Hans is the creative director of Mr. Henry, a young creative web studio based in Antwerp. He started his company just one year after leaving school. They already have a diverse and interesting portfolio after 6 years of existence. We have a word with the man.
How did you start Mr. Henry?
Literally, in my old bedroom at my parent’s place. When I graduated, I started work at a big company, with high aspirations of my own. High aspirations in the sense that you could “change the (internet)world”, be it a little bit. Didn’t find my groove at the big company so, being a fresh-out-of-school (read: with little/no cash) person, I went back to my parents to start freelancing under the alias Colorblind. Back then it took up all my time, just getting accustomed to the freelance way of life. Anyway, long story short: I started getting more requests than I could handle, and together with some people I started Mr. Henry. At the moment, I’m the only partner left, but I’m liking every minute with my baby as it is.
What was the most difficult part in starting up your own business?
$$$. It sounds stupid maybe, but it boils down to the moolah. When we started, we looked into getting subsidised funding, something to help out with the little things. When you start, and everything is new, the one thing that is there from the start are the bills (rent*, internet*, prostitutes**, our own pay-check*, midnight cocktail parties**,…). In combination with the uncertainty of jobs, it can get scary sometimes. A lot of stuff has happened, and we learned A LOT from past mistakes (bad clients, totally wrong estimates, being too naïve, …). Looking back on everything, the hardest thing is balancing out delivering awesome work with paying the bills each month, without feeling bad pressure (and having a social life).
What is the most rewarding part of starting your own business?
No doubt, the people we’ve gathered over the years as a close team/family. I really try to create an environment, with room for everybody’s amazing talents. Together with getting recognition for the hard work, we do each day, in our aspiration to make the internet a prettier place, that’s my reward, right there.
I can imagine that some clients are that receptive towards new media, how do you challenge them to go that extra mile?
We always try to get in the mind of our client. What makes them tick? Why are they doing what they do? It’s easy to do this when the subject is cool (like vegetarian shoes, or a photographer with amazing work) but we like to try and do this for everybody we meet. Also, we tend to be really honest about everything we do, and we tell clients what we think is best for them. Sometimes they go with it, sometimes they don’t. The global awareness has changed for the better though, everybody “knows” that their business needs to be online 😉
For sure the balance between commercial and non-commercial work is a hard one. How do you keep things balanced?
We don’t really dive into a project with prejudice, and we make it as interesting for ourselves as possible. This way, the best result will always come out. We always give our foremost, thinking further than the brief if possible. To get as much as feedback possible, we always work with multiple people on projects, making a project something of everybody, instead of always the same person. It’s nice for developers/designers to have the feeling they can work on everything that’s floating around the office.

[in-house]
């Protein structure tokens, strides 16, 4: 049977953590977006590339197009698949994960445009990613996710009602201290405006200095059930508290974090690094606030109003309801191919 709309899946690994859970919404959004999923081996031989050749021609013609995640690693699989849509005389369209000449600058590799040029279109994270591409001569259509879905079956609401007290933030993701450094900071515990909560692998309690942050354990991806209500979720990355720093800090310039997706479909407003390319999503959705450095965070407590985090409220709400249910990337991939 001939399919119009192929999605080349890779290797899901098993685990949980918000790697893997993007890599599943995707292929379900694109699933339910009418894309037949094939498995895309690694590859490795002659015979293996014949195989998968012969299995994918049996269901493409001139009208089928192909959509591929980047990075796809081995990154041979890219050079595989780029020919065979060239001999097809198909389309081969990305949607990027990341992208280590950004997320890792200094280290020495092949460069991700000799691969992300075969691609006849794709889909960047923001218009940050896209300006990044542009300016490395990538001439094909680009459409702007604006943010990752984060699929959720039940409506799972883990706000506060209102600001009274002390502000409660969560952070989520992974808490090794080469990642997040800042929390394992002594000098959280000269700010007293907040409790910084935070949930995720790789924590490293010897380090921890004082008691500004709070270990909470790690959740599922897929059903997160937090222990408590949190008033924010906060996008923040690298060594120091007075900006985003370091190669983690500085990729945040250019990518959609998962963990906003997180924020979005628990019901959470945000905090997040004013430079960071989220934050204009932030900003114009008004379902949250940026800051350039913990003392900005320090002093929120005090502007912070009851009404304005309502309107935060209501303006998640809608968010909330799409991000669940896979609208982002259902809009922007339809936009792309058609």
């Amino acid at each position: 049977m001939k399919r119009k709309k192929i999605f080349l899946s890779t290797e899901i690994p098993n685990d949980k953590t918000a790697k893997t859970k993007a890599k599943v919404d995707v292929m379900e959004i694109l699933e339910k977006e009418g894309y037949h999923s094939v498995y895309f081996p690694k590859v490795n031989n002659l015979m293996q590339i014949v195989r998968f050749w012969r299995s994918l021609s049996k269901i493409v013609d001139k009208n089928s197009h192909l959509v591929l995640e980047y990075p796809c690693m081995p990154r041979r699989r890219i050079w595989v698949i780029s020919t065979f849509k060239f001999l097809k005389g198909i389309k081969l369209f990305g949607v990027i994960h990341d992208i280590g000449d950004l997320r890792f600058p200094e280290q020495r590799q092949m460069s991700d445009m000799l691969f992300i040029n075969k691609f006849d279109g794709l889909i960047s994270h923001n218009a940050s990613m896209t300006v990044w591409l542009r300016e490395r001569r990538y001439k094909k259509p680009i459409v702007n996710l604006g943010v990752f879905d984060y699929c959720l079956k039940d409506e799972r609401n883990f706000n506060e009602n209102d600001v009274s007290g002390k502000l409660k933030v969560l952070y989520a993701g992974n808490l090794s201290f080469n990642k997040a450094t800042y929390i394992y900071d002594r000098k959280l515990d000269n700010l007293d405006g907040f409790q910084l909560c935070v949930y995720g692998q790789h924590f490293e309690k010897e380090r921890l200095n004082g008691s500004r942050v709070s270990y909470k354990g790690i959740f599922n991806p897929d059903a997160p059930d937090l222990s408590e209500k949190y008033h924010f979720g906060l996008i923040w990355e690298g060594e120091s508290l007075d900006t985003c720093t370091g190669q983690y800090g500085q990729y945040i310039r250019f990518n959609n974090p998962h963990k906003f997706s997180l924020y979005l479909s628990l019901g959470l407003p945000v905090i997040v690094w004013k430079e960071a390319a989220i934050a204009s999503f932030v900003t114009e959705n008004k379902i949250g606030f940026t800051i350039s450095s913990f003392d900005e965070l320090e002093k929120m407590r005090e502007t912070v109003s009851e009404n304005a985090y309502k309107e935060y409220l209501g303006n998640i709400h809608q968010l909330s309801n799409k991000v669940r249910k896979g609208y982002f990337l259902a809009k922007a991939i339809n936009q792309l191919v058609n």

And we try to have some Fridays completely to ourselves, building our own stuff, and doing nothing for clients a whole day. This has proven to be not so easy as it sounds.
What is the project you are most proud of over the years?
Without a doubt, our own company Mr. Henry. I hope it doesn’t come over as too narcissistic, but to see what we’ve accomplished in 5 years (yes, we’re rolling into our sixth year as we type), that makes my heart warm. We’ve grown so naturally, and on our own tempo, doing what we do. Gradually the audience for how we see things is growing and, to me, that’s something to be really proud of. I’d like to stress out that how everything went is only possible with a healthy dose of love for the trade, and that’s something everybody chez Henri has. I’m happy with the feeling to have created a “home” for our team, a place they like to come into every morning.
Also, my personal project lose-weight-fast is coming along.
Where do you see your agency in 5 years?
Oh boy, I hate questions like this. I would say; to be the little, flexible studio we are today, still loving what we do, with people that have the same goals. We feel ourselves growing up each day, and still learning from all the little things that happen. “Little, flexible studio” doesn’t mean we want to stall, no we want to stay lean! At the moment we’re eating our lunch with 5 people every day, I hope to gradually expand, with the same natural “shwoong” that led us where we are today. Quality over quantity…
You also work for big names like the New York-based Hugo & Marie or the London based Hi-reS!, is there a big difference between Belgian & international agencies?
Uh, for me personally both experiences were simply a-ma-zing! If there was a big difference, it would be in an approach I think. Because of the distance, they cut to the chase right away. There’s a really solid way of approaching the project at hand, and we get the feeling of being guided, yet have plenty of room for suggestions. When we communicate, we mainly use Skype or go to London if time allows it (NY is too far sadly enough). And that goes really well. Also, they give mad credit yo! We were mentioned as a valuable partner in crime when the project was featured on the respective sites. Something we also always does, give credit where credit’s due. We don’t know many Belgian companies who do that. And we also learn to speak better English to boot. It turns out, one shouldn’t translate “hout vasthouden” too literally. — * true ** false